It’s daring to combine an adventure saga with an explicit account of sexual passion, and I’m not sure it works. Give Penney marks for candor. In interviews, she has said that she didn’t want to perform the novelistic equivalent of a fade-out in movies: “I get annoyed by books that are vague or misleading, or simply phallocentric, and I wanted to write a sexual relationship that I could believe.” Both of her protagonists are scientists, thoroughly intelligent, ravenously passionate individuals in a repressed era when sexual information would not be readily available, especially to women. Flora is a pioneer in more ways than one.

But her lust for Jakob threatens to overtake her lust for exploration, and sometimes it threatens to unbalance the book. At nearly 600 pages, UNDER A POLE STAR is a richly detailed saga, with a complex plot that seesaws between Flora and Jakob’s lives in England and America, and their exploits on the ice. Penney brings out the contrast between late Victorian mores and Inuit culture, as well as offering an emphatic indictment of the many ways so-called civilized people have abused indigenous populations. (Lester Armitage, leader of Jakob’s first expedition, returns to New York from a subsequent voyage with several Inuit he hopes will make his ventures newsworthy. All but one sicken and die.) The structure does turn a bit baggy in places. The framing device of Flora in 1948 isn’t much of an asset, and although I was touched by the love affair, I thought Jakob a lot less vivid than Flora --- yet he is given almost equal space.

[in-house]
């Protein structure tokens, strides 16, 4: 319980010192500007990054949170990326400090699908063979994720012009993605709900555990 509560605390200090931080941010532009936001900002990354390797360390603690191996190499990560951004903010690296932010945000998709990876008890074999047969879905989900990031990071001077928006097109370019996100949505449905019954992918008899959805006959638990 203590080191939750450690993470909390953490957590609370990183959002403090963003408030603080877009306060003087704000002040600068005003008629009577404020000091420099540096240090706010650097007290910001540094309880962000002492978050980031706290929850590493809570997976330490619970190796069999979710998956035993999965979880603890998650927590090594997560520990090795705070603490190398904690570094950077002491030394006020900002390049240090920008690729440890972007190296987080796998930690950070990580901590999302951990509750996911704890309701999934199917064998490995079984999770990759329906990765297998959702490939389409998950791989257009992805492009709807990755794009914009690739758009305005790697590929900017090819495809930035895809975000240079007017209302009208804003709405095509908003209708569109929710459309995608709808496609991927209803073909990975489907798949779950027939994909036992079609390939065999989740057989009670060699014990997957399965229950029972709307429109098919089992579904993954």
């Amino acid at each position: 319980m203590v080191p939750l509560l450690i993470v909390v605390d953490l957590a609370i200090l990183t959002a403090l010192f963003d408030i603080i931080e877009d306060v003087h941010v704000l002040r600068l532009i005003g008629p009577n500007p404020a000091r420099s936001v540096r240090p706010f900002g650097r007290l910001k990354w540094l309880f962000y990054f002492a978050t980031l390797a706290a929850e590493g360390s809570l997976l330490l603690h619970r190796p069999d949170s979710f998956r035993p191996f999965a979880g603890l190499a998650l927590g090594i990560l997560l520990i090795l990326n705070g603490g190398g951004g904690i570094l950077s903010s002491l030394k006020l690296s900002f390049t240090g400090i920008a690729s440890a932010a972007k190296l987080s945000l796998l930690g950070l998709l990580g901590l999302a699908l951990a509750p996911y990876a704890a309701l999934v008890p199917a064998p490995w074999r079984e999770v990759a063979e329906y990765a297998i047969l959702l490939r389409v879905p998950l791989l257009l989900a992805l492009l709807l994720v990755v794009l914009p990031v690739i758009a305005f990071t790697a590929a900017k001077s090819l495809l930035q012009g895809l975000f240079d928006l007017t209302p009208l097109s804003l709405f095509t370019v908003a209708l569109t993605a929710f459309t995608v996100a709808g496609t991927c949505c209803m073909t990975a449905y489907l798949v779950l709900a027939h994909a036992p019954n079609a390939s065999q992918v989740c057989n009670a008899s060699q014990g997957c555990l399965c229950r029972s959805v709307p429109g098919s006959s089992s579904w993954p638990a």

Flora, though, is marvelous. Maybe her feminist sensibility is almost too modern (turns out there were no actual female Arctic explorers to base her on), but I found myself nodding vigorously at a number of passages, particularly when she rails against the way she is dismissed and belittled (one journalist calls her “immoral and unwomanly”), and mourns the tension she feels between love and having “an independent purpose in the world.”

Braving an environment so extreme, so life-threatening, makes her character all the more remarkable. Both physical endurance and mental equilibrium are tested in the Arctic, and people tend to reveal their true colors. Some, like Flora and Jakob, are respectful to team members and Inuit alike, realizing that in this climate, people are literally walking on thin ice: Mutual sensitivity is essential if they are to survive. Others, like Armitage --- unscrupulous, rivalrous, bent on glory --- turn violent or go mad.

But Penney makes it clear that whatever their flaws, these early explorers, even the least likable and most desperate, had dreams, and courage, and a mystical pull toward the north that was almost as strong as the magnetism of the Pole itself. That’s the true heart of this immersive novel. If you are fond of boundary-shattering journeys --- geographical, sexual and scientific --- you’ll have a great ride.

Reviewed by Katherine B. Weissman on September 29, 2017

Under a Pole Star
by Stef Penney